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taxmanrog, Certified Public Accountant (CPA)
Category: Tax
Satisfied Customers: 488
Experience:  Licensed CPA, MA, MST with 31 years' experience. Teach Accounting and Tax courses at Masters level.
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Taxmanrog CPA only Stockholder took a cash distribution

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Taxmanrog CPA only

Stockholder took a cash distribution from the S-Corporation larger than profits this year. Exactly were on Schedule D is the S-Corp Distributions in Excess of basis (Long Term Capital Gain) reported???? I’m assuming you insert somewhere on Schedule D: S-Corporation Distribution in Excess of basis (Long Term Capital Gain)?????

The S-Corporation K-1 to stockholder will only show the Cash Distribution and nondeductible expenses etc.???. It is the responsibility of the Shareholder to put all the numbers together and to have an accounting of Basis???? Therefore the S-Corporation does no reporting on the stockholder taking excess basis since it is controlled by the stockholder???
Welcome to Just Answers! Thank you for giving me the opportunity to assist you! I will do my best to help!

When a shareholder or partner takes all the basis out and then some, the excess is a taxable capital gain—often an unwelcome surprise to shareholders accustomed to receiving distributions tax-free.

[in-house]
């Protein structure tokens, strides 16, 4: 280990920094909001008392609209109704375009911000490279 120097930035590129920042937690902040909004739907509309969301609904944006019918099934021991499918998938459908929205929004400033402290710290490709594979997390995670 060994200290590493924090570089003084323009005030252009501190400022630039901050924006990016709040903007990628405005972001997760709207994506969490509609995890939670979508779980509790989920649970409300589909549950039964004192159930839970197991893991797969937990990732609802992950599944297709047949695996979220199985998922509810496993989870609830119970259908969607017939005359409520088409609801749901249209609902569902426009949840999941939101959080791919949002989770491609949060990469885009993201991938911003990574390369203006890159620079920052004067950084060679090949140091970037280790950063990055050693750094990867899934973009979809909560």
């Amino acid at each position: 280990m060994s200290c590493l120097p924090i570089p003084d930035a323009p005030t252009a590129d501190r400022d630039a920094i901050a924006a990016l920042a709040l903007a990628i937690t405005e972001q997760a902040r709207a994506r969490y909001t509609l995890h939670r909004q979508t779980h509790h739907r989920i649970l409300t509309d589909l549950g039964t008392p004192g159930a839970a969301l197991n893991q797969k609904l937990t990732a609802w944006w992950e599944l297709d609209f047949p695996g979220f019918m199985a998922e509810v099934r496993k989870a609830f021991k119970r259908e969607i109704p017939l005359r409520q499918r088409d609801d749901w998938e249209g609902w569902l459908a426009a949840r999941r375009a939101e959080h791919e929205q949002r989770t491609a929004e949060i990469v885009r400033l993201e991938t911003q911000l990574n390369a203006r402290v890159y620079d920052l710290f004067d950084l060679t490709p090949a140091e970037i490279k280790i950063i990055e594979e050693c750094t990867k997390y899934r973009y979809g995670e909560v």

Per Internal Revenue Code ("IRC") §704(a)(2) and §1367(a)(2) basis can never fall below zero. If there has been a distribution in excess of basis, then gain has to be recognized on the distribution. This gain is not reported on schedule K-1. The partner/shareholder reports the gain on their tax return.

Per IRC §1368, the treatment of a distribution in excess of stock basis depends upon whether or not the S-Corporation has any earnings or profits from when it was a C-Corporation.


If there were no earnings and profits, then any amount distributed in excess of stock basis is considered gain from the sale or exchange of property according to IRC §1368(b)(2). The character of the gain is dependent upon the holding period of the S-Corporation stock.


So, you would report the gain first on Form 8949 Part II for Long-Term (assuming that you owned the S-Corp for more than a year). You would write "S-Corp Distribution in Excess of Basis" in the description (column A), put the date the S-Corp was incorporated (column B), the date of the distribution in Column C, the amount of the distribution in excess of basis in Column D, and zero in Column E. The gain is the distribution in excess of basis and is reported in Column H. The amount from Form 8949 goes on Schedule D.


The S-Corp K-1 should show the distribution on Line 16, with the code D. The nondeductible expenses would also go on Line 16, with the code C. The S-Corp does not show the basis calculation - it is up to each shareholder to maintain their basis. For my clients, I do provide basis calculations when I prepare the corporate returns. However, this is not required.


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